The suburbs where unit values are rising 11 times faster than houses

May 10, 2024

Unit values in six out of 10 suburbs across the capital cities rose faster than houses over the past three months – as much as 11 times faster – driven by strong demand from investors seeking higher rental yields and home buyers looking for affordable options, data from CoreLogic shows.

Slower house price growth and accelerating unit values have narrowed houses’ premium over units to 45.4 per cent, down from 45.6 per cent in the previous three months. During the same period, house prices rose by 1.7 per cent, while units increased by 1.8 per cent.

CoreLogic research director Tim Lawless said unit price growth was likely to continue to outpace that of houses until affordability eased, and more supply was added to the market.

“I think we’re probably moving into a phase where at the very least, the unit sector will perform more closely to houses given the significant value differences between the two segments,” he said.

“The combination of affordability and low supply as well as increasing demand from first home buyers looking to escape the tight rental conditions would likely support unit price growth over the near- to medium-term.”

Scott Kuru, a co-founder of consultancy Freedom Property Investors, said improving rental yields and faster capital growth in some well-located apartments were also attracting more investors into the sector.

Gross rental yields for units rose to 4.5 per cent last month across the capital cities, according to CoreLogic.

“Investors are snapping up apartments because they are more affordable and the yields are becoming quite attractive at around 5 per cent, so it makes sense from a cash flow perspective,” Mr Kuru said.

‘There’s barely any new apartments being built’

“I think apartment values will increase substantially in the next two to three years because there’s barely any new apartments being built, and we’re still going to get relatively strong immigration.”

Across Brisbane, a bigger rise in unit values at 5 per cent compared with the 2.7 per cent gain for houses has shrunk the price gap by 3.5 percentage points to 53.3 per cent.

The price difference between Sydney houses and units narrowed by 0.7 of a percentage point to 68.3 per cent; in Perth, it reduced by the same amount to 48.1 per cent.

The premium for houses over units fell 2 percentage points to 55.7 per cent in Adelaide and was down by 1.1 percentage points to 53.6 per cent in Melbourne.

Unit prices in Teneriffe, an affluent inner Brisbane suburb, climbed 11 times faster than houses, rising 6.2 per cent compared with the 4.8 per cent decline for houses.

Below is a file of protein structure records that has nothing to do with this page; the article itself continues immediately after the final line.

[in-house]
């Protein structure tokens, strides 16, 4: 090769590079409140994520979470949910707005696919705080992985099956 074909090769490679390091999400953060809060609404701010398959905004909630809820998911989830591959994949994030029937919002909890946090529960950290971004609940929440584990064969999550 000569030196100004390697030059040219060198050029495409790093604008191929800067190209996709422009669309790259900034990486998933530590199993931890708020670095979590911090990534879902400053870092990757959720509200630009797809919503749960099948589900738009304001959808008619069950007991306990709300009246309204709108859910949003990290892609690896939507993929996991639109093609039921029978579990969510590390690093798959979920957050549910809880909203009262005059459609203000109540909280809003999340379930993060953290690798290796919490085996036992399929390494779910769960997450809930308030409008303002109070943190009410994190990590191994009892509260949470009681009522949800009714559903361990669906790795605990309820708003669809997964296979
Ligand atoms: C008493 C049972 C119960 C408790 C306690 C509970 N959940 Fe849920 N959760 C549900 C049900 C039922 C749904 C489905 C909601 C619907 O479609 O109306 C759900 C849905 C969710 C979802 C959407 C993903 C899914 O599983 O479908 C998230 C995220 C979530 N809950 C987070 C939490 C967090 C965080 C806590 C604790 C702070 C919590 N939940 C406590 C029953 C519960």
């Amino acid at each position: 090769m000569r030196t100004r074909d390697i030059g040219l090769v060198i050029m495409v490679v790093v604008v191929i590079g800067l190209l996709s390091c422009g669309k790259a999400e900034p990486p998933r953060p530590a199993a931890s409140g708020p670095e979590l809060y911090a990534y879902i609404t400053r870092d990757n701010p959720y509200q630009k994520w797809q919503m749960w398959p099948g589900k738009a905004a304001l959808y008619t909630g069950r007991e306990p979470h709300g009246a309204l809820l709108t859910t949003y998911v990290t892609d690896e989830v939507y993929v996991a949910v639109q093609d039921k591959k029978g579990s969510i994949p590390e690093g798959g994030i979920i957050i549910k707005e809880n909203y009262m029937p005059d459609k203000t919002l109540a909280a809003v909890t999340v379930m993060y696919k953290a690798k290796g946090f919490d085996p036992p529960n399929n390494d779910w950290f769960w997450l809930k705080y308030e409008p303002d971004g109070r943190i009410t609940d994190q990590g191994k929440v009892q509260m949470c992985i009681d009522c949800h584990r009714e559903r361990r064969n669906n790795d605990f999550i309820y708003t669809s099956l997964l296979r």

In Kippa-Ring, located 31 kilometres north of the city, unit values rose more than nine times faster than houses. In Mount Warren Park and Eagleby in the Logan-Beaudesert district, they were more than eight times higher.

In Sydney, unit values jumped more than seven times higher in Picton, located 90 kilometres south-west of the city, and by the same amount in Willoughby in the Lower North Shore. High demand for units lifted values more than five times higher than houses across Telopea in the Parramatta area, and in Brighton-Le-Sands and Strathfield South in the inner west.

Unit prices rose more than six times faster than houses in inner Melbourne suburbs Ascot Vale and Port Melbourne, and more than five times higher in Essendon, Mont Albert and St Kilda.

“The broad-based outperformance of units over houses shows the widespread nature of affordability constraints and the fact that units outpaced houses even in some of the more outer fringe markets where typically there’s more demand for detached housing,” Mr Lawless said.

“I think the price pressures as well as the tight rental markets are incentivising renters to purchase a home and the obvious option is to look at units where price points tend to be lower.”

But although units are likely to outpace house price growth over the next few years, the tide could quickly turn once more supply is added to the market, according to Mr Lawless.

“It’s hard to say how this burgeoning undersupply that we’re seeing in the unit sector will play out over the long run because we know that the sector can be much more susceptible to significant supply fluctuations,” he said.

“That doesn’t look like an imminent risk, but it’s probably something to consider over the medium to long term that when the pendulum of supply does eventually swing, there can be quite bulky additions of supply to the marketplace.”

Ray White chief economist Nerida Conisbee said higher-quality apartments could be a better option over the long term.

“Over the past 10 years, we have found that better-quality apartments outperformed cheaper apartments,” she said.

“If you are buying an apartment, buy high-quality and in a desirable suburb with good transport and retail amenities.”


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